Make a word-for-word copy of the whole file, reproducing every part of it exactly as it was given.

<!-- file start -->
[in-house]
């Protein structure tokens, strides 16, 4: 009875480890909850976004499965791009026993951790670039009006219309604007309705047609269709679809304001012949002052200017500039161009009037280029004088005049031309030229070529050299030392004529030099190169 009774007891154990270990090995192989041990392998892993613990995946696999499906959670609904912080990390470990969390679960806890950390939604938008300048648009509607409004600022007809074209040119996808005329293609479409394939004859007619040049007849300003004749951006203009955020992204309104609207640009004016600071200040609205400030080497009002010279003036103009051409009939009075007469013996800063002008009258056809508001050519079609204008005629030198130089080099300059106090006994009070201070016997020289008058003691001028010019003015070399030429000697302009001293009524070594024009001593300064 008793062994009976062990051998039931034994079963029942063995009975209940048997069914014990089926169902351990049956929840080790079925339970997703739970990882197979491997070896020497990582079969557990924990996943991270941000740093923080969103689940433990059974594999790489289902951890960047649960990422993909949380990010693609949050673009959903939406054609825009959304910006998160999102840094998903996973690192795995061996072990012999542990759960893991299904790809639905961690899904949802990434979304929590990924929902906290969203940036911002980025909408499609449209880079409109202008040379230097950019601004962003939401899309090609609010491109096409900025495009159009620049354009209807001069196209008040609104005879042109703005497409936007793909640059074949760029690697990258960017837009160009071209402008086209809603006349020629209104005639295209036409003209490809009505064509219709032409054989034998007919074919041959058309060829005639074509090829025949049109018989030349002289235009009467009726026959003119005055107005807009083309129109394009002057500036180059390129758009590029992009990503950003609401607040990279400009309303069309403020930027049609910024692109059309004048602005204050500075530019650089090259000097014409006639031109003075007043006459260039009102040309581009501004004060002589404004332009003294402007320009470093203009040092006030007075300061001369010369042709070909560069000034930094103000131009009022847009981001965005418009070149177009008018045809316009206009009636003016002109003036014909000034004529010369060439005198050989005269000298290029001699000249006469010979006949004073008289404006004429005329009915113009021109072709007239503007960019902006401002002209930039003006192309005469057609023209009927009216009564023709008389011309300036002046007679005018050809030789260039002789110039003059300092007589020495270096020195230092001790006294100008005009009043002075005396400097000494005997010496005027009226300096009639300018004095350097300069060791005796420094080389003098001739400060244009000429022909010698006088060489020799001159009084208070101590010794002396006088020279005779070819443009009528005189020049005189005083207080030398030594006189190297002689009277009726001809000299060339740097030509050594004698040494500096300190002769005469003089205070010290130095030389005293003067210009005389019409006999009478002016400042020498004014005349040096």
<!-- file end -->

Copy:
[in-house]
């Protein structure tokens, strides 16, 4: 009875480890909850976004499965791009026993951790670039009006219309604007309705047609269709679809304001012949002052200017500039161009009037280029004088005049031309030229070529050299030392004529030099190169 009774007891154990270990090995192989041990392998892993613990995946696999499906959670609904912080990390470990969390679960806890950390939604938008300048648009509607409004600022007809074209040119996808005329293609479409394939004859007619040049007849300003004749951006203009955020992204309104609207640009004016600071200040609205400030080497009002010279003036103009051409009939009075007469013996800063002008009258056809508001050519079609204008005629030198130089080099300059106090006994009070201070016997020289008058003691001028010019003015070399030429000697302009001293009524070594024009001593300064 008793062994009976062990051998039931034994079963029942063995009975209940048997069914014990089926169902351990049956929840080790079925339970997703739970990882197979491997070896020497990582079969557990924990996943991270941000740093923080969103689940433990059974594999790489289902951890960047649960990422993909949380990010693609949050673009959903939406054609825009959304910006998160999102840094998903996973690192795995061996072990012999542990759960893991299904790809639905961690899904949802990434979304929590990924929902906290969203940036911002980025909408499609449209880079409109202008040379230097950019601004962003939401899309090609609010491109096409900025495009159009620049354009209807001069196209008040609104005879042109703005497409936007793909640059074949760029690697990258960017837009160009071209402008086209809603006349020629209104005639295209036409003209490809009505064509219709032409054989034998007919074919041959058309060829005639074509090829025949049109018989030349002289235009009467009726026959003119005055107005807009083309129109394009002057500036180059390129758009590029992009990503950003609401607040990279400009309303069309403020930027049609910024692109059309004048602005204050500075530019650089090259000097014409006639031109003075007043006459260039009102040309581009501004004060002589404004332009003294402007320009470093203009040092006030007075300061001369010369042709070909560069000034930094103000131009009022847009981001965005418009070149177009008018045809316009206009009636003016002109003036014909000034004529010369060439005198050989005269000298290029001699000249006469010979006949004073008289404006004429005329009915113009021109072709007239503007960019902006401002002209930039003006192309005469057609023209009927009216009564023709008389011309300036002046007679005018050809030789260039002789110039003059300092007589020495270096020195230092001790006294100008005009009043002075005396400097000494005997010496005027009226300096009639300018004095350097300069060791005796420094080389003098001739400060244009000429022909010698006088060489020799001159009084208070101590010794002396006088020279005779070819443009009528005189020049005189005083207080030398030594006189190297002689009277009726001809000299060339740097030509050594004698040494500096300190002769005469003089205070010290130095030389005293003067210009005389019409006999009478002016400042020498004014005349040096």